What is killing Vietnamese koi?

Fisheries officials accompanied by agriculture development activist Shykh Seraj examine dead Vietnamese koi fish at a farm in Mymensingh district. Photo: Star

Over the past fifteen years, Bangladeshi pisciculture has undergone a revolution, bringing the nation to fourth position globally in the farming of freshwater fish. For the last several years, koi fish, first Thai koi and subsequently 'all female' koi, have shared centre stage; but from three years ago it was Vietnamese koi that took the mantle of most exciting koi breed, with the promise of the highest profits. The Vietnamese koi industry has blossomed since, without a hitch, until now. 

This year, Vietnamese koi farmers have lost millions of taka. To find out exactly what is going on, I spoke with the pisciculturalists of Mymensingh, the district that has long been one step ahead of others in freshwater fish production.

“I couldn't sell any fish yet,” says pisciculturalist Rahim of Mymensingh's Fulbari upazila. “All the adult koi are dead, only the small ones are left.”

His colleague Jabbar from Mymensingh Sadar upazila says he started with approximately 350,000 Vietnamese koi fry but only around 50,000 have survived.

In nearby Trishal upazila, Jamil tells of similar woe. “When the fish were only a month old they started to die. On many a morning I found dead koi floating.”

Some of the dead fish. Photo: Star

The problem is not unique to Mymensingh. In far-off Jessore, Vietnamese koi farmers have lost nearly 500 million taka district-wide.

“I think a virus is responsible,” says Rabiul from Jessore Sadar's Barmanpara, personally nearly 20 million taka worse off.

As yet, no one is entirely sure what disease is wreaking the havoc. Nor is it clear where the malady is coming from. Some farmers blame fish feed companies for mixing antibiotics and growth promoters into their products while others believe the source lies with contaminated fry.

In support of the former theory are reports of better results when fish feed is withdrawn. “When we stopped adding fish feed,” says Idris of Mymensingh's Muktagachha, “instance of disease also ceased. Whenever I start adding the feed the deaths recommence.”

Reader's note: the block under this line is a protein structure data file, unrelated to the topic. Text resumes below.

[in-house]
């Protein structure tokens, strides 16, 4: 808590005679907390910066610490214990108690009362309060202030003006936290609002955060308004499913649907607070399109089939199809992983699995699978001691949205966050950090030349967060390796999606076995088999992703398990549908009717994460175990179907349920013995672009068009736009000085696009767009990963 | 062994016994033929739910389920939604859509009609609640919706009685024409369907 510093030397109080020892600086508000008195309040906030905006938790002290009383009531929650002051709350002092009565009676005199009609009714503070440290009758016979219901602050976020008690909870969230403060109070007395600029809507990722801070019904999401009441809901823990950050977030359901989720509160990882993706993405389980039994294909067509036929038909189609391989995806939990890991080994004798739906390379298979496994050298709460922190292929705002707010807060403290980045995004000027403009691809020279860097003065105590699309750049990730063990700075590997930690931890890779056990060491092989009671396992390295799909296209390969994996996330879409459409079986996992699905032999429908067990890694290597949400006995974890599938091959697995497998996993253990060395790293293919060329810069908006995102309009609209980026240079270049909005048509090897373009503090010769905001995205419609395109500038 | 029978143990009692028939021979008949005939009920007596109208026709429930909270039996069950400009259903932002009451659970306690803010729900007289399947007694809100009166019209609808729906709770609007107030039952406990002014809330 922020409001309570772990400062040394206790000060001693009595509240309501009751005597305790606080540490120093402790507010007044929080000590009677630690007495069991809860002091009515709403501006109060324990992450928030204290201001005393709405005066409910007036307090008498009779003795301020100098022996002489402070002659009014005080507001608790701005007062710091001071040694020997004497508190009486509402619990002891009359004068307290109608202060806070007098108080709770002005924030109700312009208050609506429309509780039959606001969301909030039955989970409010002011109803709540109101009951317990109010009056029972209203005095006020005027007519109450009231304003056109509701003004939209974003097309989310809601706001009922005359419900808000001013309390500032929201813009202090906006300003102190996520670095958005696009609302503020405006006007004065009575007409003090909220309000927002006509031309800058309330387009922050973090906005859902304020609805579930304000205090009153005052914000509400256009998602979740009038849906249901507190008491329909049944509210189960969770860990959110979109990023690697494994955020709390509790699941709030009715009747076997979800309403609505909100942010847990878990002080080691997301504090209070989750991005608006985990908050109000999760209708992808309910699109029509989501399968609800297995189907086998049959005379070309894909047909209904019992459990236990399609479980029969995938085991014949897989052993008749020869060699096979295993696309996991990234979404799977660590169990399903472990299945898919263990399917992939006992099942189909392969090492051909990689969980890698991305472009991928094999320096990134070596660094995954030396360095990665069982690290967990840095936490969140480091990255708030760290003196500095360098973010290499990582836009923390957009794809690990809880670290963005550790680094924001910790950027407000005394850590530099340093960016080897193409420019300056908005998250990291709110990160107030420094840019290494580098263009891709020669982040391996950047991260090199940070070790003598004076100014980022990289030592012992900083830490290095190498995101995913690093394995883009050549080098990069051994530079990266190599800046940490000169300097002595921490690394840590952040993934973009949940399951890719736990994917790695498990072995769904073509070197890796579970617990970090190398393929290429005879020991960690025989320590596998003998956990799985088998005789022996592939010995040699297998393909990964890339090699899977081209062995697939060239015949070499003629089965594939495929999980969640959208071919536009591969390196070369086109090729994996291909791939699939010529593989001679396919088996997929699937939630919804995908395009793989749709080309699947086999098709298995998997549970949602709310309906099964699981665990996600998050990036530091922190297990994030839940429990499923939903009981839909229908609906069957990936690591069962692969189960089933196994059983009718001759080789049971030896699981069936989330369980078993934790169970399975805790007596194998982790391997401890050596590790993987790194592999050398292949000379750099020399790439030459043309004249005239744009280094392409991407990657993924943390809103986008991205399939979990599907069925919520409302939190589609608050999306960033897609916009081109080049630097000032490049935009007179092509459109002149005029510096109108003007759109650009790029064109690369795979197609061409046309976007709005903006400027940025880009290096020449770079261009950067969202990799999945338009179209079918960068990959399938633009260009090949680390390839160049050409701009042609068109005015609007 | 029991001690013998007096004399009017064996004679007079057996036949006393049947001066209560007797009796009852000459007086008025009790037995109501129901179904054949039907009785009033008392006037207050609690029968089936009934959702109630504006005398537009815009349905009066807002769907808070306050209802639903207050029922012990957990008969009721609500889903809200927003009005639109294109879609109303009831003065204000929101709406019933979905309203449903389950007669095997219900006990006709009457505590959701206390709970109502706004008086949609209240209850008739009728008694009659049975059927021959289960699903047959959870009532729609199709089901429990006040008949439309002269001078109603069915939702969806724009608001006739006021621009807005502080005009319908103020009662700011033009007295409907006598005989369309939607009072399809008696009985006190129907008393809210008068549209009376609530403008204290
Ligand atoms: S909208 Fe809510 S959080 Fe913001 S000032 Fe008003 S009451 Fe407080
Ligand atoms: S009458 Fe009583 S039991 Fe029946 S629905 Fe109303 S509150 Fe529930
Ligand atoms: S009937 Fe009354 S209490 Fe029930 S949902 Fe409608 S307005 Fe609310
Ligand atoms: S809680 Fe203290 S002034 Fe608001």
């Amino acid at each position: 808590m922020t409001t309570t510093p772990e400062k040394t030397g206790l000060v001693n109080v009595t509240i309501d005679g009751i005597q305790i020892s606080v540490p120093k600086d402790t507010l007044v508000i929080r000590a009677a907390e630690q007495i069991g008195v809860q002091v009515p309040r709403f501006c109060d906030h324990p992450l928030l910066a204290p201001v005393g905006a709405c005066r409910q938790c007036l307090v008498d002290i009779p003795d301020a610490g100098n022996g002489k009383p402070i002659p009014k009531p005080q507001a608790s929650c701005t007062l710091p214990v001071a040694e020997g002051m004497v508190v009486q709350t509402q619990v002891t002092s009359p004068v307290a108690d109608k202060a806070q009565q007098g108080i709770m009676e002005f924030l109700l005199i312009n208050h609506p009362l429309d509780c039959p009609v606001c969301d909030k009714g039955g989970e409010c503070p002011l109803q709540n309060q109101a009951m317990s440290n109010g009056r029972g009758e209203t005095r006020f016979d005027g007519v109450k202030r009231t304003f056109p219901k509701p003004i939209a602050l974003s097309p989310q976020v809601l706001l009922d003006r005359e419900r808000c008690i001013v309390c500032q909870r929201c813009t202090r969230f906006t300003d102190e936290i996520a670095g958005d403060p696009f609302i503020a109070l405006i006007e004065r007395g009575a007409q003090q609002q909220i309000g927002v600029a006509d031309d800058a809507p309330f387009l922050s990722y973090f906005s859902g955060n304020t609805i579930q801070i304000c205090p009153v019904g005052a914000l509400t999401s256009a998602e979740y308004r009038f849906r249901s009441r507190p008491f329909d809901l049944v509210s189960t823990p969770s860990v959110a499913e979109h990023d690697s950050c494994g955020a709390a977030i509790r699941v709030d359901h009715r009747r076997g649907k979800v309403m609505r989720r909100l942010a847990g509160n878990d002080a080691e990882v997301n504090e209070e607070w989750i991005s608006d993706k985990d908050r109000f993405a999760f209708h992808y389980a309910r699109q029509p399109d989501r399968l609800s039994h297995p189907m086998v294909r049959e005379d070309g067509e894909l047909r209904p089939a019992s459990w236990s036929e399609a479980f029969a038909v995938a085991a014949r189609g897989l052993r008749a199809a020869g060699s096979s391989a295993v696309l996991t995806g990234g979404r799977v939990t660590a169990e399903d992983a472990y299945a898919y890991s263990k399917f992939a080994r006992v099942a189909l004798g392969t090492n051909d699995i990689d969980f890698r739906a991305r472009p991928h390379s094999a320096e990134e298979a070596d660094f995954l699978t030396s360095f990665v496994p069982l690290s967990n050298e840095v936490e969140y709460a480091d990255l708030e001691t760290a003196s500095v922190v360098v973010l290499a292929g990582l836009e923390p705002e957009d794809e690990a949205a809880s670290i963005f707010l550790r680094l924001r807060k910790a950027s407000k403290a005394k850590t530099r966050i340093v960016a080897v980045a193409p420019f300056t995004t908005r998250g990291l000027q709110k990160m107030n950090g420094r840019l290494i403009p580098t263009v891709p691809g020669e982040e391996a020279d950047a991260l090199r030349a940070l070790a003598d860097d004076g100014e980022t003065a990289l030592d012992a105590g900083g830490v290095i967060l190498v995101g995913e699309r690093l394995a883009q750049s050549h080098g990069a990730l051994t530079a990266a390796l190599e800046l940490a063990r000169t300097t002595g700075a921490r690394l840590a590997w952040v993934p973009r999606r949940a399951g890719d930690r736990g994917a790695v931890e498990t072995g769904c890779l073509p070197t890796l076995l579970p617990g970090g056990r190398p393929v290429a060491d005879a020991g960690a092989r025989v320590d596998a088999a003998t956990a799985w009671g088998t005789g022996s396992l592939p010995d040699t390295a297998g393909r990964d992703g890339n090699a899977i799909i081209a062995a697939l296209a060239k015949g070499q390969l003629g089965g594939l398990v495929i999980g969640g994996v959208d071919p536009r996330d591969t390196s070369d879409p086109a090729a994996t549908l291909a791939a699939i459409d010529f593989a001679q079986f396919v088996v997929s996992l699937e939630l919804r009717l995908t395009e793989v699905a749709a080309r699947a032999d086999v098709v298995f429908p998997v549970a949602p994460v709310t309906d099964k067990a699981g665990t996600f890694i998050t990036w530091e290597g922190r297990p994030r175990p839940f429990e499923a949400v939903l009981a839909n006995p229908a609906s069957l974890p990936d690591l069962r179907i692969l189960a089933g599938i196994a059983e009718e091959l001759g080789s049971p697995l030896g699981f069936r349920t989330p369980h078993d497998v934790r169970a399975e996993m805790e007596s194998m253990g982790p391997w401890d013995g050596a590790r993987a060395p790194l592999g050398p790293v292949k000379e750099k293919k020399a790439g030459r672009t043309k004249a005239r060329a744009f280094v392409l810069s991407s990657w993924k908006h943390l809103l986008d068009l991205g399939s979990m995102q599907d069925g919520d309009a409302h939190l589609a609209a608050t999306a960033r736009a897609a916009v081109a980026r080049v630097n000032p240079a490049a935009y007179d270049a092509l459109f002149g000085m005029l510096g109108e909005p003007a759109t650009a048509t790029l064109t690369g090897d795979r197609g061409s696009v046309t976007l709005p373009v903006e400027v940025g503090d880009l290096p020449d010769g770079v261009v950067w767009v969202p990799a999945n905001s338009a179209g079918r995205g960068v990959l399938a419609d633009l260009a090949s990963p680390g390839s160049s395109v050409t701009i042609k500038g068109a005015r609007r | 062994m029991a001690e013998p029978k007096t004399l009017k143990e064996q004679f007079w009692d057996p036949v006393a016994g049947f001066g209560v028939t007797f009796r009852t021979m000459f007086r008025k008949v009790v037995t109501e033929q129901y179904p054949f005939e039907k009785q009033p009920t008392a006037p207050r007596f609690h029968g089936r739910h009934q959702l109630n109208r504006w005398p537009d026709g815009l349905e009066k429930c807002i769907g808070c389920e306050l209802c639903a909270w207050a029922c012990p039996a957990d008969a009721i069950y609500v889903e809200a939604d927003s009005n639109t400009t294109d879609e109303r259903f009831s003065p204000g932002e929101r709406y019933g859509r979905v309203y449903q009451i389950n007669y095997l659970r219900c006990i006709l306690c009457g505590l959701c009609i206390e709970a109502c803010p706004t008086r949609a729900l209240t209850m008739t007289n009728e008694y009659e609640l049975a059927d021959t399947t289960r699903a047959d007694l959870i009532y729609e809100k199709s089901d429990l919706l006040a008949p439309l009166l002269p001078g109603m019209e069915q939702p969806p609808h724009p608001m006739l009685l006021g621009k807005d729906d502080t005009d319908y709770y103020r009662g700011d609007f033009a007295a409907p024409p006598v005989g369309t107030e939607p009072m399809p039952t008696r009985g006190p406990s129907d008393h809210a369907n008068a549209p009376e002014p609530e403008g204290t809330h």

Yet commercial fish food production companies have ruled out the feed as the problem's source. “If fish are given feed when they're already sick,” says the marketing manager of Mega Foods Ltd, Kamrul Islam, “they'll suffer digestive problems.”

Many farmers have tried medicines but found none that work. Neither did putting extra water into ponds help.

Dr Yahya Mahmud, the director of administration at the Bangladesh Fisheries Research Institute, says that overproduction and abnormal fry with limited disease immunity may cause excessive mortality.

But he also identifies a strain of bacteria, rather than a virus, as a likely culprit. “The bacteria we found in Vietnamese koi,” he says, “were also found in tilapia fish. They seem to have fallen victim to the same disease over the past few years.” The disease presents itself as reddish fins, indicative of haemorrhage.

Another possible cause identified by Dr HM Kohinoor, a senior scientific officer at the Institute, is the push by some farmers to secure quick profits. “Farmers breed the fish in February to sell in March,” he explains, “which leaves the water very impure with increased ammonia, which kills fish.”

Scientists have experimented with 25 types of antibiotics recommended by the Food and Agriculture Organisation of the United Nations to find that most have become redundant. Even doxycycline couldn't prevent the bacteria's spread.

I take Dr Kazi Azimuddin and Sirajum Munir of the Institute to one of the worst affected villages, Alalpur, to examine newly dead fish. We soon find a koi bleeding from the belly, which points to the fish's organs being infected. Dissection reveals a blackish, swollen liver.

Yet water tests also reveal problems: there is an excess of alkalinity, a staggering 2.4 mg per litre of ammonia with normal levels being 0.02 mg per litre, and lower than expected oxygen.

Unlike with paddy seeds, as yet the fish farming industry does not benefit from a certification system for fry. Farmers routinely exceed recommended stocking density rates in the hope of greater profit, and hatchery and poultry feed manufacturers face little effective regulation. The next step in capitalising upon the country's considerable fish farming success should involve better practises in these areas. Such efforts might prove effective in solving the problem of Vietnamese koi deaths.

Such improvements are critical to the industry, with many pisciculturalists already choosing to leave the promising breed behind.


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